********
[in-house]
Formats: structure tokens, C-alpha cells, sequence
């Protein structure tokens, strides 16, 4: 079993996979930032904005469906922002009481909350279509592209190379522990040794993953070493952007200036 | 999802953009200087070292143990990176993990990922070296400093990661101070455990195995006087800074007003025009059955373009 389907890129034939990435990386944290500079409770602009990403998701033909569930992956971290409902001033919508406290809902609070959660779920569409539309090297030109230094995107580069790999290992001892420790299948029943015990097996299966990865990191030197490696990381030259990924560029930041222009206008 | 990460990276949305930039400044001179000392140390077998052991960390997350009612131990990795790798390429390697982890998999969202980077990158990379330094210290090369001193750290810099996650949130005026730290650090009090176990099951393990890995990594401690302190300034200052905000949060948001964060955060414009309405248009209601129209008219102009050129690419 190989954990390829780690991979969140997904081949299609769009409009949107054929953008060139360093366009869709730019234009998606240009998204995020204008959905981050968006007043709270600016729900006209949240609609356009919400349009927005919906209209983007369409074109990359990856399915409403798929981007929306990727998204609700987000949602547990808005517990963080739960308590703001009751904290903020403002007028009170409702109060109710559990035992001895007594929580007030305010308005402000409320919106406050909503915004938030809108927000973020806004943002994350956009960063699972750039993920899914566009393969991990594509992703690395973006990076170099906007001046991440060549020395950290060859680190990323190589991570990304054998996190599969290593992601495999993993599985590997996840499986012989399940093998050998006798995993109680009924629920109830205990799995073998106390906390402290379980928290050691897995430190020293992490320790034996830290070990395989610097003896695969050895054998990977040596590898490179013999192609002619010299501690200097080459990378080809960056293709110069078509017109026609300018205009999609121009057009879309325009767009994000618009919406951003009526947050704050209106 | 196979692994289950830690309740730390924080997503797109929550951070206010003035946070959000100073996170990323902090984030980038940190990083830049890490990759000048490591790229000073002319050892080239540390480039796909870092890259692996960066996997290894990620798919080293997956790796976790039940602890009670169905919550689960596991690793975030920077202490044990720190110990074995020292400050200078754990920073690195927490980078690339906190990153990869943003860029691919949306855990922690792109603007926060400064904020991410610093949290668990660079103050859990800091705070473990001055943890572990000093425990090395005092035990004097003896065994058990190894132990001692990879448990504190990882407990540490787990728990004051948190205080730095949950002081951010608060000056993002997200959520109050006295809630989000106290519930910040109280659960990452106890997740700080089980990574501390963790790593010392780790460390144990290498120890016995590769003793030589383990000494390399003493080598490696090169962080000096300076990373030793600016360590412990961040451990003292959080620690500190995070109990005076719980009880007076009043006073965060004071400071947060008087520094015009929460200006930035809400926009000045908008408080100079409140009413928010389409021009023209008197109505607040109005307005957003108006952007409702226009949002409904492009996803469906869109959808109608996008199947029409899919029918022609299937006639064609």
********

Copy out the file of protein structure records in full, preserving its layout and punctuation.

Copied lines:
[in-house]
Formats: structure tokens, C-alpha cells, sequence
């Protein structure tokens, strides 16, 4: 079993996979930032904005469906922002009481909350279509592209190379522990040794993953070493952007200036 | 999802953009200087070292143990990176993990990922070296400093990661101070455990195995006087800074007003025009059955373009 389907890129034939990435990386944290500079409770602009990403998701033909569930992956971290409902001033919508406290809902609070959660779920569409539309090297030109230094995107580069790999290992001892420790299948029943015990097996299966990865990191030197490696990381030259990924560029930041222009206008 | 990460990276949305930039400044001179000392140390077998052991960390997350009612131990990795790798390429390697982890998999969202980077990158990379330094210290090369001193750290810099996650949130005026730290650090009090176990099951393990890995990594401690302190300034200052905000949060948001964060955060414009309405248009209601129209008219102009050129690419 190989954990390829780690991979969140997904081949299609769009409009949107054929953008060139360093366009869709730019234009998606240009998204995020204008959905981050968006007043709270600016729900006209949240609609356009919400349009927005919906209209983007369409074109990359990856399915409403798929981007929306990727998204609700987000949602547990808005517990963080739960308590703001009751904290903020403002007028009170409702109060109710559990035992001895007594929580007030305010308005402000409320919106406050909503915004938030809108927000973020806004943002994350956009960063699972750039993920899914566009393969991990594509992703690395973006990076170099906007001046991440060549020395950290060859680190990323190589991570990304054998996190599969290593992601495999993993599985590997996840499986012989399940093998050998006798995993109680009924629920109830205990799995073998106390906390402290379980928290050691897995430190020293992490320790034996830290070990395989610097003896695969050895054998990977040596590898490179013999192609002619010299501690200097080459990378080809960056293709110069078509017109026609300018205009999609121009057009879309325009767009994000618009919406951003009526947050704050209106 | 196979692994289950830690309740730390924080997503797109929550951070206010003035946070959000100073996170990323902090984030980038940190990083830049890490990759000048490591790229000073002319050892080239540390480039796909870092890259692996960066996997290894990620798919080293997956790796976790039940602890009670169905919550689960596991690793975030920077202490044990720190110990074995020292400050200078754990920073690195927490980078690339906190990153990869943003860029691919949306855990922690792109603007926060400064904020991410610093949290668990660079103050859990800091705070473990001055943890572990000093425990090395005092035990004097003896065994058990190894132990001692990879448990504190990882407990540490787990728990004051948190205080730095949950002081951010608060000056993002997200959520109050006295809630989000106290519930910040109280659960990452106890997740700080089980990574501390963790790593010392780790460390144990290498120890016995590769003793030589383990000494390399003493080598490696090169962080000096300076990373030793600016360590412990961040451990003292959080620690500190995070109990005076719980009880007076009043006073965060004071400071947060008087520094015009929460200006930035809400926009000045908008408080100079409140009413928010389409021009023209008197109505607040109005307005957003108006952007409702226009949002409904492009996803469906869109959808109608996008199947029409899919029918022609299937006639064609």